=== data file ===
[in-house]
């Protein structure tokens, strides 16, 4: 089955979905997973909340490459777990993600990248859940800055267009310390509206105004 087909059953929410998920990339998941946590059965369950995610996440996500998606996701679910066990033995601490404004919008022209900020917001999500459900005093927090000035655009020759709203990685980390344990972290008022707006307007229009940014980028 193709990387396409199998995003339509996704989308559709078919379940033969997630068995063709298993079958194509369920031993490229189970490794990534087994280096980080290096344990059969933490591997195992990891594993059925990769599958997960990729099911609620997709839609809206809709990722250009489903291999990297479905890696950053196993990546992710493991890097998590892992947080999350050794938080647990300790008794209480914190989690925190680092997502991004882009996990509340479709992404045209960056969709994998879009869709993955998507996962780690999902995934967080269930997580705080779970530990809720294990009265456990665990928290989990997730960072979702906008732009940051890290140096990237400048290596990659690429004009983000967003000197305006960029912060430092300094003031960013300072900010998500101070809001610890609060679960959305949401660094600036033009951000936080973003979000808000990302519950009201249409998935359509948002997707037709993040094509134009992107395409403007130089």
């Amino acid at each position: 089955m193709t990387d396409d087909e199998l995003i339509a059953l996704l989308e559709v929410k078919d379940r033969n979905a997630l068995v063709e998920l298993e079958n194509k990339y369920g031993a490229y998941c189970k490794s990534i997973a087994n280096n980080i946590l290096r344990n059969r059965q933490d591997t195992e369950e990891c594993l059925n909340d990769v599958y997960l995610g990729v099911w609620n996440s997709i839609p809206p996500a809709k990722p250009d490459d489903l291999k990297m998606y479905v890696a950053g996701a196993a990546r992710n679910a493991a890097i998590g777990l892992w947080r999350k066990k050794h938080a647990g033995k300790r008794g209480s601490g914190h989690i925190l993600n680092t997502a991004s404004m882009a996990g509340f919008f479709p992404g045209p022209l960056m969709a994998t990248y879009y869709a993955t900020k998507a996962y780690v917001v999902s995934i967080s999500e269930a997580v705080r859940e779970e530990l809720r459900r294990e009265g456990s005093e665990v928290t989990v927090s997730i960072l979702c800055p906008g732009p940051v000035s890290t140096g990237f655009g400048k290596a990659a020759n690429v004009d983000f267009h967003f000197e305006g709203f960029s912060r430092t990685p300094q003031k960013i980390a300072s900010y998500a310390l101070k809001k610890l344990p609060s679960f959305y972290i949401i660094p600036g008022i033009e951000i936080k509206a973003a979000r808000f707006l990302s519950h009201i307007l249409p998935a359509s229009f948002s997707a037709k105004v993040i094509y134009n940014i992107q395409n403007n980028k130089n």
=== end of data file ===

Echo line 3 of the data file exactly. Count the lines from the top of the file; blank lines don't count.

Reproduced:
């Amino acid at each position: 089955m193709t990387d396409d087909e199998l995003i339509a059953l996704l989308e559709v929410k078919d379940r033969n979905a997630l068995v063709e998920l298993e079958n194509k990339y369920g031993a490229y998941c189970k490794s990534i997973a087994n280096n980080i946590l290096r344990n059969r059965q933490d591997t195992e369950e990891c594993l059925n909340d990769v599958y997960l995610g990729v099911w609620n996440s997709i839609p809206p996500a809709k990722p250009d490459d489903l291999k990297m998606y479905v890696a950053g996701a196993a990546r992710n679910a493991a890097i998590g777990l892992w947080r999350k066990k050794h938080a647990g033995k300790r008794g209480s601490g914190h989690i925190l993600n680092t997502a991004s404004m882009a996990g509340f919008f479709p992404g045209p022209l960056m969709a994998t990248y879009y869709a993955t900020k998507a996962y780690v917001v999902s995934i967080s999500e269930a997580v705080r859940e779970e530990l809720r459900r294990e009265g456990s005093e665990v928290t989990v927090s997730i960072l979702c800055p906008g732009p940051v000035s890290t140096g990237f655009g400048k290596a990659a020759n690429v004009d983000f267009h967003f000197e305006g709203f960029s912060r430092t990685p300094q003031k960013i980390a300072s900010y998500a310390l101070k809001k610890l344990p609060s679960f959305y972290i949401i660094p600036g008022i033009e951000i936080k509206a973003a979000r808000f707006l990302s519950h009201i307007l249409p998935a359509s229009f948002s997707a037709k105004v993040i094509y134009n940014i992107q395409n403007n980028k130089n």